Sunday, November 16, 2008

Keywords for Prof. Alastair Pennycook's Critical Applied Linguistics #6

3 Key Concepts

3.1 Critical

The very term of "critical" can be controversial, for it is often the case in the real world that the self-acclaimed "critical" person is indeed a very dogmatic person or the one who refuses any form of criticism on him or her.

One important intellectual source of the concept of "critical" is from Kant.

Especially in philosophical contexts it is influenced by Kant's use of the term to mean a reflective examination of the validity and limits of a human capacity or of a set of philosophical claims and has been extended in modern philosophy to mean a systematic inquiry into the conditions and consequences of a concept, theory, discipline, or approach and an attempt to understand its limitations and validity. A critical perspective, in this sense, is the opposite of a dogmatic one.

In the quotation above, we find "reflective" as an important word. "Reflection" has become an important word since the publication of The Reflective Practitioner by Donald Schön (often spelled as "Schon.")

Donald Schon's third great contribution was to bring ‘reflection’ into the centre of an understanding of what professionals do. The opening salvo of The Reflective Practitioner (1983) is directed against ‘technical-rationality’ as the grounding of professional knowledge. Usher et. al. (1997: 143) sum up well the crisis he identifies. Technical-rationality is a positivist epistemology of practice. It is ‘the dominant paradigm which has failed to resolve the dilemma of rigour versus relevance confronting professionals’. Donald Schon, they claim, looks to an alternative epistemology of practice ‘in which the knowledge inherent in practice is be understood as artful doing’ (op. cit.). Here we can make a direct link between Donald Schon and Elliot Eisner’s (1985; 1998) interest in practitioners as connoisseurs and critics (see Eisner on evaluation).
We can link this process of thinking on our feet with reflection-on-action. This is done later - after the encounter. Workers may write up recordings, talk things through with a supervisor and so on. The act of reflecting-on-action enables us to spend time exploring why we acted as we did, what was happening in a group and so on. In so doing we develop sets of questions and ideas about our activities and practice.

The term "reflective practice" is also used in this context.

It may be interesting to try to relate Schon's "reflection" to the arguments concerning "practical reason."

Although it is very important to admit the role of (self-) reflection in the epistemology of practitioners, our notion of "reflective" in relation to "critical" is slightly different.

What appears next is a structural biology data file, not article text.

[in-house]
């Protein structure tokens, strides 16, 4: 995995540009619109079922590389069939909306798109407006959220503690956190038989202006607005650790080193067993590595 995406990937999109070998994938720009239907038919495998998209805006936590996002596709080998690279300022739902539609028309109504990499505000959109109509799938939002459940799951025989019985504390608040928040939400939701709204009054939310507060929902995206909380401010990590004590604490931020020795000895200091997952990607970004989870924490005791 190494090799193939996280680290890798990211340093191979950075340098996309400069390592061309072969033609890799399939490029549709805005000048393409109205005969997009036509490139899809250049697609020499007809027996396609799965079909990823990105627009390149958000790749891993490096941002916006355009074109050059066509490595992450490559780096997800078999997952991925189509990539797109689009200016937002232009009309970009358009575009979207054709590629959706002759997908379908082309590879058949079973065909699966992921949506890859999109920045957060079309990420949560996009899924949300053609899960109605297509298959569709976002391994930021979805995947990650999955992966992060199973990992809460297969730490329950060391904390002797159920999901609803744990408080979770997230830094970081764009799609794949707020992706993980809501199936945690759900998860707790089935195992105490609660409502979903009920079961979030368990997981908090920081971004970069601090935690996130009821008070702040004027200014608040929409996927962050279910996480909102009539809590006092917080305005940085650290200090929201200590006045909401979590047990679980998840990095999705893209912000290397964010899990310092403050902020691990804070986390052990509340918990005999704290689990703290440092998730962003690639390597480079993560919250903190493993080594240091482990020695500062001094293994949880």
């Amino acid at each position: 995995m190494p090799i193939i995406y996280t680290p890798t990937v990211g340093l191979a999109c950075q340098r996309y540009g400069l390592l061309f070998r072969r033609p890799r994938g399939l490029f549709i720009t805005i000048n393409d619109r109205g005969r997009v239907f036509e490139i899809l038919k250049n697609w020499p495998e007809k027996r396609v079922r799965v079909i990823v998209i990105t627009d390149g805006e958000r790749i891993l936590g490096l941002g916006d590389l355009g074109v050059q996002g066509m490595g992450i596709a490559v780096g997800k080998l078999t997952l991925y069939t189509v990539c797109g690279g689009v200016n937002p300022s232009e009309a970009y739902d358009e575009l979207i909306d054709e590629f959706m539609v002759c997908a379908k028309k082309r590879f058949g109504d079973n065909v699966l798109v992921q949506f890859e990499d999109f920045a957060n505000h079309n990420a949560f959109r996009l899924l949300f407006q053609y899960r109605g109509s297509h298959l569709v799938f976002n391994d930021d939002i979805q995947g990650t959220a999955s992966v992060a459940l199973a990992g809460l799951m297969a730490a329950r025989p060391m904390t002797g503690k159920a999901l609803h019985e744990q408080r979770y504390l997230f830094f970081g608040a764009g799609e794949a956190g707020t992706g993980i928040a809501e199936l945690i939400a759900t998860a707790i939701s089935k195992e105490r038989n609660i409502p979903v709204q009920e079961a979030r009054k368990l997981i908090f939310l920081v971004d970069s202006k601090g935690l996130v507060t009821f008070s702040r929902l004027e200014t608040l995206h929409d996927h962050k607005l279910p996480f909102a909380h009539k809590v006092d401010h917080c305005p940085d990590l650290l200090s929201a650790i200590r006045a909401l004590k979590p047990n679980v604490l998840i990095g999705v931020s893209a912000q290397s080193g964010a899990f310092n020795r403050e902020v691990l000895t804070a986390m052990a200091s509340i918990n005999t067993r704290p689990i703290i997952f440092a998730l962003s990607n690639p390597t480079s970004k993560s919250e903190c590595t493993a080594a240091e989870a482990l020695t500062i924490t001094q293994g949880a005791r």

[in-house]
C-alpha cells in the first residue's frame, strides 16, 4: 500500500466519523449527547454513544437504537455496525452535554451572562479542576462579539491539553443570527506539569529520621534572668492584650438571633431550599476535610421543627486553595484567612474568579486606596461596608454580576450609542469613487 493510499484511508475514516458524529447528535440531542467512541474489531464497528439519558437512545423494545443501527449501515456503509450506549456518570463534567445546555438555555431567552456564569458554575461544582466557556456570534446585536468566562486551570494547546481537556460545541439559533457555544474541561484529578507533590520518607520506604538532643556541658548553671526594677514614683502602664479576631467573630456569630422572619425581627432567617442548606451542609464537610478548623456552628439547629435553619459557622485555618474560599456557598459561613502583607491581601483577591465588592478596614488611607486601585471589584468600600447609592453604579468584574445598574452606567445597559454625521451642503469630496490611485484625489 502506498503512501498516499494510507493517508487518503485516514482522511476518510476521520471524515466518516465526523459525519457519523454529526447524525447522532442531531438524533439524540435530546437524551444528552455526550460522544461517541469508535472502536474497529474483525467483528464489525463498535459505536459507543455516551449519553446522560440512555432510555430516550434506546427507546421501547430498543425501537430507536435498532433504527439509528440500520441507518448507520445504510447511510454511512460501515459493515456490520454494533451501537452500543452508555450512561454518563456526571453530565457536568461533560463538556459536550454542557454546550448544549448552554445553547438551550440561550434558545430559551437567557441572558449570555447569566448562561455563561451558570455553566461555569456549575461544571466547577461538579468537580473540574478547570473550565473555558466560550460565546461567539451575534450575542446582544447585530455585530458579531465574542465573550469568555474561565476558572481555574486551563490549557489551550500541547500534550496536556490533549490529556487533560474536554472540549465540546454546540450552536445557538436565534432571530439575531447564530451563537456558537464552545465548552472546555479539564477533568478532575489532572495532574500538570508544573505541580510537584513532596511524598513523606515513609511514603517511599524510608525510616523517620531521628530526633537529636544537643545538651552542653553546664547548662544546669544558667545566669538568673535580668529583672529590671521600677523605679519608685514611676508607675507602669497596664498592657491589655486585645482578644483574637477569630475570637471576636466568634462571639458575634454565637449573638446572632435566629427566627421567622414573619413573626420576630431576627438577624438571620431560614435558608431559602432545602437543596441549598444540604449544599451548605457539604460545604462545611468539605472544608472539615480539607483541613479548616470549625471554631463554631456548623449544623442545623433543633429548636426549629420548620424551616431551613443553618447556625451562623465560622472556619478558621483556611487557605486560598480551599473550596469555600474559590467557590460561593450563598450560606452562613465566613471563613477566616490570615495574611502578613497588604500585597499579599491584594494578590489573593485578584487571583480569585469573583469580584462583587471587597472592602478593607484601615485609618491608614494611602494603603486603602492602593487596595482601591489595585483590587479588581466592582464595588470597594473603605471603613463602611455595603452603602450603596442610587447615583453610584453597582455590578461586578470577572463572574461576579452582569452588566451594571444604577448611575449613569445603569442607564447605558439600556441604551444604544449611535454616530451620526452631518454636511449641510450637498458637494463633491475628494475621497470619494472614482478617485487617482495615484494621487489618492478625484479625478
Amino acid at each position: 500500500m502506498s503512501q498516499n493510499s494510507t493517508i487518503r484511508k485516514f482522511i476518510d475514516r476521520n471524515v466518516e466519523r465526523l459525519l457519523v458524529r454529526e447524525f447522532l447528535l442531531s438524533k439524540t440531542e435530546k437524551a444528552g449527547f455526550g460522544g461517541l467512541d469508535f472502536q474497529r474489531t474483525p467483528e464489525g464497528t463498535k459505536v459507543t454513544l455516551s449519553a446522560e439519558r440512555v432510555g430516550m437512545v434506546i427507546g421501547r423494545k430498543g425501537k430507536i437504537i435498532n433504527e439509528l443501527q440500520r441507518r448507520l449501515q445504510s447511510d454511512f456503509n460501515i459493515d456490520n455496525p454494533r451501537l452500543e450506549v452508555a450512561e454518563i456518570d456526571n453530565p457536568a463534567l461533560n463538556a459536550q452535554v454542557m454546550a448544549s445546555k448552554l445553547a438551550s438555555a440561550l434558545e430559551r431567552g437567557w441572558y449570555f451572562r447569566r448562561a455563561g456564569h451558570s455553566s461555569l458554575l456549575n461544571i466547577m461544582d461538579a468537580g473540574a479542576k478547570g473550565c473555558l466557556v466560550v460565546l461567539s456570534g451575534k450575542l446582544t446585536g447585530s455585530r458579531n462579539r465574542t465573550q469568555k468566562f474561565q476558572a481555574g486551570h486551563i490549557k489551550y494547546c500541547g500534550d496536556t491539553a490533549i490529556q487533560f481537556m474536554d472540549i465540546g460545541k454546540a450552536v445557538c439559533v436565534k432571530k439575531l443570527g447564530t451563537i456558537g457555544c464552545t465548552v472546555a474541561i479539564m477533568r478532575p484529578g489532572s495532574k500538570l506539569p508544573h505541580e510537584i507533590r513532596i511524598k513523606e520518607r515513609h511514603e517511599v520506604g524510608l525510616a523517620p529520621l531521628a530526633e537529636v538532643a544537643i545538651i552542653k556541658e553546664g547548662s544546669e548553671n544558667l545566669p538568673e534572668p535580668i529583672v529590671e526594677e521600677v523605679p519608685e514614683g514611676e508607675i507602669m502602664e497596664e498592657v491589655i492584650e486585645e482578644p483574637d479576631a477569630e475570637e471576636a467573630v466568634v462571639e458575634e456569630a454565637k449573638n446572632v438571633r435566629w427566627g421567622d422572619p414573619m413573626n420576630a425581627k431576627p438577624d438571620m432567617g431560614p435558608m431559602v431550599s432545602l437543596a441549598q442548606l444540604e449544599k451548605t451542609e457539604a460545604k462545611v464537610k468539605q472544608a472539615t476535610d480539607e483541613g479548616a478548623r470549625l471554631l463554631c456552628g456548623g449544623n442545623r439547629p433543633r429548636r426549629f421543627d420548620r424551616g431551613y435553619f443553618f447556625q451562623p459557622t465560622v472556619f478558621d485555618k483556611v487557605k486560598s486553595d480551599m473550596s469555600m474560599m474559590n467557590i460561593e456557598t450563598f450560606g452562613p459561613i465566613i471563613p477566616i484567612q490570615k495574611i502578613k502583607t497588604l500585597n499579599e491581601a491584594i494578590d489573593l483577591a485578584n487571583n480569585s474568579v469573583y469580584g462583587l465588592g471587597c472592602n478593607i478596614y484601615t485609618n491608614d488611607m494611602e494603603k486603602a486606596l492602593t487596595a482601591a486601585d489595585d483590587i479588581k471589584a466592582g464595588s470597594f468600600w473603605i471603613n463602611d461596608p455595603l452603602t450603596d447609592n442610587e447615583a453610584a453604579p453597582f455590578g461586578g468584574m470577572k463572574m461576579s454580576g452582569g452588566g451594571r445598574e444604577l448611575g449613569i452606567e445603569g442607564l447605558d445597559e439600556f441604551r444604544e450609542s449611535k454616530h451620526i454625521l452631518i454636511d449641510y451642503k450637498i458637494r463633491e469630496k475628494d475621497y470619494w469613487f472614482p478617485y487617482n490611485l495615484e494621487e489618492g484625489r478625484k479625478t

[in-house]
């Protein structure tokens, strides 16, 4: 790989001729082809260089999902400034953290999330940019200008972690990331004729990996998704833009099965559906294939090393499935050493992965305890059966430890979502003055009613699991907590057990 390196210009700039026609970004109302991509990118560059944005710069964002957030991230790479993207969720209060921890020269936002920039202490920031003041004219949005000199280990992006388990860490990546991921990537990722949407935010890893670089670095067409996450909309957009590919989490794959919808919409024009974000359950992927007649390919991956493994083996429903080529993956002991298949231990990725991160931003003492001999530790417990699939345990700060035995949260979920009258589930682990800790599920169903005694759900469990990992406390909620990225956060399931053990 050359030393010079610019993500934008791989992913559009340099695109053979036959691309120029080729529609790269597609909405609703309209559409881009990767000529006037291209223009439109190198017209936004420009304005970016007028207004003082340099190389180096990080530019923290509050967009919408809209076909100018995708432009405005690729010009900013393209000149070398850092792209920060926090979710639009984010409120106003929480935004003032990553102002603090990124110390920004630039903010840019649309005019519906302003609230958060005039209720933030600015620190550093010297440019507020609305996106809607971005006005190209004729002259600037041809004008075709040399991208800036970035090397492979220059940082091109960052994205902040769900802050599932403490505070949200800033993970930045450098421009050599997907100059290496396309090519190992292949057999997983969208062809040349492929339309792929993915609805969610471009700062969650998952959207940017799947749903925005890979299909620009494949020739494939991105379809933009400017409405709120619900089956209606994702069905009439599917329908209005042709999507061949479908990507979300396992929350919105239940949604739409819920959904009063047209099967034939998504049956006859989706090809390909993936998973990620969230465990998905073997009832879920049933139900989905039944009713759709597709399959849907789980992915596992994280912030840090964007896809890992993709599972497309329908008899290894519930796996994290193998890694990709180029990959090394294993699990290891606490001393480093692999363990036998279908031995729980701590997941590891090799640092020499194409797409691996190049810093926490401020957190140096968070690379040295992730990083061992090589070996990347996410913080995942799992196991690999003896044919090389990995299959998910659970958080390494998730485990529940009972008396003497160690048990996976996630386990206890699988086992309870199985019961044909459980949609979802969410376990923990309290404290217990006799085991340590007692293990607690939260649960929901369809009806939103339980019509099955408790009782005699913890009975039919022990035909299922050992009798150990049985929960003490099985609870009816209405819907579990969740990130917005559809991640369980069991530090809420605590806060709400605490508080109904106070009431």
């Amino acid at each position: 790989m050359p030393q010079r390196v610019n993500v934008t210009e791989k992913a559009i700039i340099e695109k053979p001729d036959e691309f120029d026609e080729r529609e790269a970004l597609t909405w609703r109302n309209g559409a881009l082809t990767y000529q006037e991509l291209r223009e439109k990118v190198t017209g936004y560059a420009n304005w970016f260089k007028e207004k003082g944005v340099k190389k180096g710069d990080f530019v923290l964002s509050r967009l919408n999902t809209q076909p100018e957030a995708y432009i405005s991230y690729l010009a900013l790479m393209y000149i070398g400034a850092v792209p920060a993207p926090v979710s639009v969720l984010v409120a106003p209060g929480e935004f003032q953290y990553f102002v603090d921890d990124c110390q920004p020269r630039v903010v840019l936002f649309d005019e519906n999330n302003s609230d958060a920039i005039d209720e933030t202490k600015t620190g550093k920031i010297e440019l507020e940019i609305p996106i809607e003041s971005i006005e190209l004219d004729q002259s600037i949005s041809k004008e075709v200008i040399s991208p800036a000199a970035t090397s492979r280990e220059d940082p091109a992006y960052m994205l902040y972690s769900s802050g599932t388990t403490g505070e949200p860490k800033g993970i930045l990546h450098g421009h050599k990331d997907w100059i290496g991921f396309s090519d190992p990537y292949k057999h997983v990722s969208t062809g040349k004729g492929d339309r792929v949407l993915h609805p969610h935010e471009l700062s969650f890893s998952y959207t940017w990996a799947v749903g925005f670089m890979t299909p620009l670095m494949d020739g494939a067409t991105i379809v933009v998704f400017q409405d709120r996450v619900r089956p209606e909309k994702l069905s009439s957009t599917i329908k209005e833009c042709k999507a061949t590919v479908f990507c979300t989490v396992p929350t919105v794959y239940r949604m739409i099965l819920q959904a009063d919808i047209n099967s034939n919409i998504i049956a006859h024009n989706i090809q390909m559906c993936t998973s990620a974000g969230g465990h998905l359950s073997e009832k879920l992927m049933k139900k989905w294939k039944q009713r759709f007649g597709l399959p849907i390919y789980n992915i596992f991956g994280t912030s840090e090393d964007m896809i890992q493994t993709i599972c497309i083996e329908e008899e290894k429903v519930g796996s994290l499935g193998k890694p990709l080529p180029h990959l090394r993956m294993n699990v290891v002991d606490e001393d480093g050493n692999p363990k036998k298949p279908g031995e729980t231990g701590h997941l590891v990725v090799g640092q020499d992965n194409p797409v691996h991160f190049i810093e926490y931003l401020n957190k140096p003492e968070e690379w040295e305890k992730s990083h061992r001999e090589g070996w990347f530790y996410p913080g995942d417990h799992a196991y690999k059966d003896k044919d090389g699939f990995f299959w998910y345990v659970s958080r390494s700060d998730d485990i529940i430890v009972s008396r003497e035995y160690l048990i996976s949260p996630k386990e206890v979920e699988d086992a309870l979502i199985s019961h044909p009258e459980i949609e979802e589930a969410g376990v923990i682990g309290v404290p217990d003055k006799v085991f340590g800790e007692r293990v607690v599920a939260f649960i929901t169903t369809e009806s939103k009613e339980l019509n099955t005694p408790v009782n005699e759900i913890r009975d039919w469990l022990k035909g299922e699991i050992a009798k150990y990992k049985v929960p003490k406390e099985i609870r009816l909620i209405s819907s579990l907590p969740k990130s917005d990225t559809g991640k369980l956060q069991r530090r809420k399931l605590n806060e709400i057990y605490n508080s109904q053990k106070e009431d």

"Critical" in this book is more related to "critical" as in "Critical Theory."
Refer back to #2 of this series of articles.

However, Pennycook on many occasions distances himself from the tenets expressed by "Critical Theory." His point seems to be that "Critical Theory" may sometimes assume its righteousness too innocently (and perhaps arrogantly). 

Perhaps we need a "critical Critical Theory," not just "Critical Theory." Here, it seems to me, the notion of "self-reflection" in the sense of "self-referential" and "autological" criticism may be very important.

"Self-reference" is a phenomenon of something referring to itself. It is sometimes a source of a paradox, but in this context of the argument I emphasize the aspect of a criticism being applied to itself.

Certainly, if you criticize something else and argue that the criticism is valid, you yourself have to be criticized as you did to something else. If you cannot survive that test, something must be very wrong; either you are simply too hostile to that something, or you are merely thoughtless about yourself.

"Self-referential" can be expressed by another term "autological," a term Luhmann liked. In the sense Luhmann used the term, an autological theory is a theory that explains not only the explanadum (something that is to be explained) but also the theory itself (something that explains). See the quotation below.

Luhmann's enterprise is to construct an autological social theory, i.e. a theory which is sufficiently complex to imply itself, to describe itself in the course of describing its objects of investigation.

So, what we mean by "critical" can be expressed by a phrase like "critically critical," "self-referentially critical," or sometimes "autologically critical.".

If you try to be too "self-reflective," giving the term its full potentialities, you may feel too burdened with the pressure of avoiding ANY type of possible criticisms and end up writing nothing. That's not the option I recommend. Make the hurdle lower; if you can survive your own criticism you make to others, that's fine, at least for the time being. This is a compromise I suggest for doing a critical study (or a critical(ly) critical study.

Having confirmed our principle, let's have a look (again) at the ramifications of the use of "critical":

Critical theory

Critical pedagogy

Critical psychology

"Critical" in the context of this book is not, at least directly, related to so-called "critical thinking."

3.2 Politics

Read the following Japanese articles on Arendt's philosophy of politics.

私はなぜCritical Applied Linguisticsを教えるのか





仲正昌樹 (2009) 『今こそアーレントを読み直す』 (講談社現代新書)

E・ヤング=ブルエール著、矢原久美子訳 (2008) 『なぜアーレントが重要なのか』みすず書房



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